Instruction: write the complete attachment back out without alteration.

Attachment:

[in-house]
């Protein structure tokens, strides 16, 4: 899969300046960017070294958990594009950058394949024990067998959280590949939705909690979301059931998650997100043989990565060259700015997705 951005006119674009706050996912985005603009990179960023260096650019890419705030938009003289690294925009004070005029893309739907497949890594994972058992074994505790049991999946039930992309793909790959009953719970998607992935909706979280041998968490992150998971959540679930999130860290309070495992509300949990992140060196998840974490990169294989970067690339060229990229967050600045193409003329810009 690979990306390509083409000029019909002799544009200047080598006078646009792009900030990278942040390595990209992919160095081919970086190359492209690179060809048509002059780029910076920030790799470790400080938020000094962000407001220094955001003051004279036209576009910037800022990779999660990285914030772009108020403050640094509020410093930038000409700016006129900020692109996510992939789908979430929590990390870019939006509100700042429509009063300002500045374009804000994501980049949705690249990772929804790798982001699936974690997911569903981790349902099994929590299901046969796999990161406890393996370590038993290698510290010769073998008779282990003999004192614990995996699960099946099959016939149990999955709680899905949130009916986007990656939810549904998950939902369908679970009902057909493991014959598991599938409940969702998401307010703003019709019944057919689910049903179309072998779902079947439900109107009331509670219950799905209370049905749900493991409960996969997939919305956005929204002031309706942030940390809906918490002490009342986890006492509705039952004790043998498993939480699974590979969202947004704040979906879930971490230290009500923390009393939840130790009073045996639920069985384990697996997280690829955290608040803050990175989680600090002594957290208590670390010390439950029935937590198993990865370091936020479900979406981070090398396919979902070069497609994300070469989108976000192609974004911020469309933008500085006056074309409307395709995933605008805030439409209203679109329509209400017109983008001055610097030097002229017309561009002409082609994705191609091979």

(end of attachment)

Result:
[in-house]
């Protein structure tokens, strides 16, 4: 899969300046960017070294958990594009950058394949024990067998959280590949939705909690979301059931998650997100043989990565060259700015997705 951005006119674009706050996912985005603009990179960023260096650019890419705030938009003289690294925009004070005029893309739907497949890594994972058992074994505790049991999946039930992309793909790959009953719970998607992935909706979280041998968490992150998971959540679930999130860290309070495992509300949990992140060196998840974490990169294989970067690339060229990229967050600045193409003329810009 690979990306390509083409000029019909002799544009200047080598006078646009792009900030990278942040390595990209992919160095081919970086190359492209690179060809048509002059780029910076920030790799470790400080938020000094962000407001220094955001003051004279036209576009910037800022990779999660990285914030772009108020403050640094509020410093930038000409700016006129900020692109996510992939789908979430929590990390870019939006509100700042429509009063300002500045374009804000994501980049949705690249990772929804790798982001699936974690997911569903981790349902099994929590299901046969796999990161406890393996370590038993290698510290010769073998008779282990003999004192614990995996699960099946099959016939149990999955709680899905949130009916986007990656939810549904998950939902369908679970009902057909493991014959598991599938409940969702998401307010703003019709019944057919689910049903179309072998779902079947439900109107009331509670219950799905209370049905749900493991409960996969997939919305956005929204002031309706942030940390809906918490002490009342986890006492509705039952004790043998498993939480699974590979969202947004704040979906879930971490230290009500923390009393939840130790009073045996639920069985384990697996997280690829955290608040803050990175989680600090002594957290208590670390010390439950029935937590198993990865370091936020479900979406981070090398396919979902070069497609994300070469989108976000192609974004911020469309933008500085006056074309409307395709995933605008805030439409209203679109329509209400017109983008001055610097030097002229017309561009002409082609994705191609091979």